CLEVELAND (CNS) -- Never shy about her views, staunch pro-life advocate and radio program host Gloria Purvis considers racism as much a sin as abortion. Any time an affront to human dignity occurs, whether in the Catholic Church or across broader society, Purvis explained, people of faith are called to confront it. "Racism is demonic. It's the influence of the evil one to separate the human family," Purvis told Catholic News Service July 21. Along the way, Purvis knows she has made some people uncomfortable, even angry. She has publicly supported the Black Lives Matter movement and has called for reparations to descendants of enslaved African Americans, which has opened her to significant backlash. "All I'm doing is explaining the plain truth of our faith," the host of EWTN Radio's "Morning Glory" program said. "That's all I will continue to do as long as the Lord wants me to, as long as it will lead people to conversion and to Christ." A popular speaker who regularly shares church teaching on life and sexuality, Purvis has garnered a bit more attention in recent weeks as she has addressed racism on the radio program with co-hosts Deacon Harold Burke-Sivers and Msgr. Charles Pope. Her views have been amplified because of their timing, coming in the aftermath of the Memorial Day death of George Floyd, a Black man who was pinned to the ground under a white Minneapolis police officer's knee for nearly nine minutes. The death has galvanized a nationwide call for racial justice and reform of police departments.
DETROIT (CNS) -- There is an African proverb that says, "As long as a person's name is called, they never die." With the spirit of that proverb in mind, John Thorne, pastoral minister at Sacred Heart Parish in Detroit and executive director of the Detroit Catholic Pastoral Alliance, created a memorial in his front yard for Black men and women whose lives have been taken unjustly, complete with crosses bearing their image and name. Thorne's homemade memorial not only serves as a remembrance, but also is a nod to African American history and the all-encompassing meaning of the pro-life movement, he said. Along with his 13-year-old son and a friend, Thorne built each cross and assembled the memorial in the front yard of his Detroit home. In early June, when he first spoke with Detroit Catholic, the online news outlet of the Archdiocese of Detroit, he had assembled 42 crosses with plans for more. Thorne said it's an opportunity for his son to learn and remember, especially because he is young enough to not know all of the stories and names. "This is a part of our history, a sad and tragic part, but something that we must pay homage to and remember so that they are not forgotten," Thorne said.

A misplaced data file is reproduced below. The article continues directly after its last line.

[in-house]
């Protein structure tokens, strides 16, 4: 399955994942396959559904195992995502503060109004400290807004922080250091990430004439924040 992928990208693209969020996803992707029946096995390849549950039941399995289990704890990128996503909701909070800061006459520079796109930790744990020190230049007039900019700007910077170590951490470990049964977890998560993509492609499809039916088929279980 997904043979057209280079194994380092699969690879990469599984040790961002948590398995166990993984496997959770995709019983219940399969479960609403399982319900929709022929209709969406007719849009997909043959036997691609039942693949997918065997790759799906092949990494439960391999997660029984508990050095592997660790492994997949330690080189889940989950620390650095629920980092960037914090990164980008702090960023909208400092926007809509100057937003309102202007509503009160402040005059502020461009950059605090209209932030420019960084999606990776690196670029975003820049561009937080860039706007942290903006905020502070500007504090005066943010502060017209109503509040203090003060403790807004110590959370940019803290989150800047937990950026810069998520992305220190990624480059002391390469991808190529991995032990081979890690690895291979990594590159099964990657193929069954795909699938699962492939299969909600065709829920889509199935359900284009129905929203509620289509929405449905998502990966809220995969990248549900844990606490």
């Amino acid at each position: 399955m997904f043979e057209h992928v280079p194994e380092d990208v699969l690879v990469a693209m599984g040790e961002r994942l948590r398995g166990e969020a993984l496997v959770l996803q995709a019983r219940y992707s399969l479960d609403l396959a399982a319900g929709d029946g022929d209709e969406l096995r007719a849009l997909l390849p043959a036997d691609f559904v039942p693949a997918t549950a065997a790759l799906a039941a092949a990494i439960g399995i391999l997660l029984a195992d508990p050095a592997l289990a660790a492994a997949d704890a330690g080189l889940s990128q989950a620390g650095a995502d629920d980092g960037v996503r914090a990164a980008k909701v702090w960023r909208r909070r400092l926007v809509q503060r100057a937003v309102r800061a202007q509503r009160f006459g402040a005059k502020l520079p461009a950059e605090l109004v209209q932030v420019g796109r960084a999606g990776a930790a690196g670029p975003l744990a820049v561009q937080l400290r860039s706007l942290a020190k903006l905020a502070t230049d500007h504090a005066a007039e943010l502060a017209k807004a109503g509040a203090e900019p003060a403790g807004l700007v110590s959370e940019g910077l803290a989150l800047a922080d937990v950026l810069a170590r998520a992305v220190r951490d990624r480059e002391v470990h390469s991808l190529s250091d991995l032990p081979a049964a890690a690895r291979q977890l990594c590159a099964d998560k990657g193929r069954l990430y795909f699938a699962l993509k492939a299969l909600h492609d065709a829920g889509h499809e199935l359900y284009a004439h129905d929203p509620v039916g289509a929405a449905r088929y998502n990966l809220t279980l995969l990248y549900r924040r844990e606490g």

PORT-OF-SPAIN, Trinidad (CNS) -- Black lives matter in the Caribbean but, here, "blackness" takes on a different hue. "I'm 'red' in Trinidad, Black in the U.S.," said Trinidad-born Alison McLetchie, speaking at a virtual symposium hosted by Caribbean Theology Conference Today. In Trinidad and Tobago, "red" describes a mixed-race person of Black and white heritage; the term applies also if other races are included in the mix. A Catholic race and ethnicity professor at South Carolina State University, McLetchie later added that, growing up, she was conscious of having, "late for school hair" -- a derisive local expression for African hair -- unlike her other relatives, who sported "good hair," the term used to describe any variety of non-African hair. Centuries of slavery, indentureship and immigration in the Caribbean have peopled Caribbean islands and continental territories with a variety of white, nonwhite and mixed-race ethnicities. Nonwhites dominate the population, but, the legacy of European colonization in this region has left its people valuing "whiteness," or the nearest possible equivalent, so the lighter one's skin and the more "un-African" one's hair, the more highly one is esteemed. This carries over into commerce and culture.
PHILADELPHIA (CNS) -- A month after the death of George Floyd, two Philadelphia parishes -- one largely African American, the other predominantly white -- are creating what one pastor called a "template for conversations" on racial healing. A June 29 virtual town hall on the topic drew more than 120 members of St. Martin de Porres in Philadelphia and St. John Chrysostom in Wallingford. The Zoom meeting was coordinated by the parishes in response to Floyd's May 25 death while in the custody of Minneapolis police, which sparked waves of global protest against racism and police brutality. Pastors Father Stephen Thorne and Father Edward Hallinan shared their insights on overcoming racism in response to parishioner questions. The hourlong discussion was moderated by James Andrews, a St. Martin de Porres parishioner, who also is director of Black Catholic ministry in the Diocese of Camden, New Jersey, and the diocese's racial justice commission coordinator; and Mary Chollet, director of ministry and communications at St. John Chrysostom. Father Thorne acknowledged that "talking about race is very, very uncomfortable," but both pastors stressed that the town hall conversation was rooted in faith.
CURRENT NEWS from IN A WORD
July 23, 2020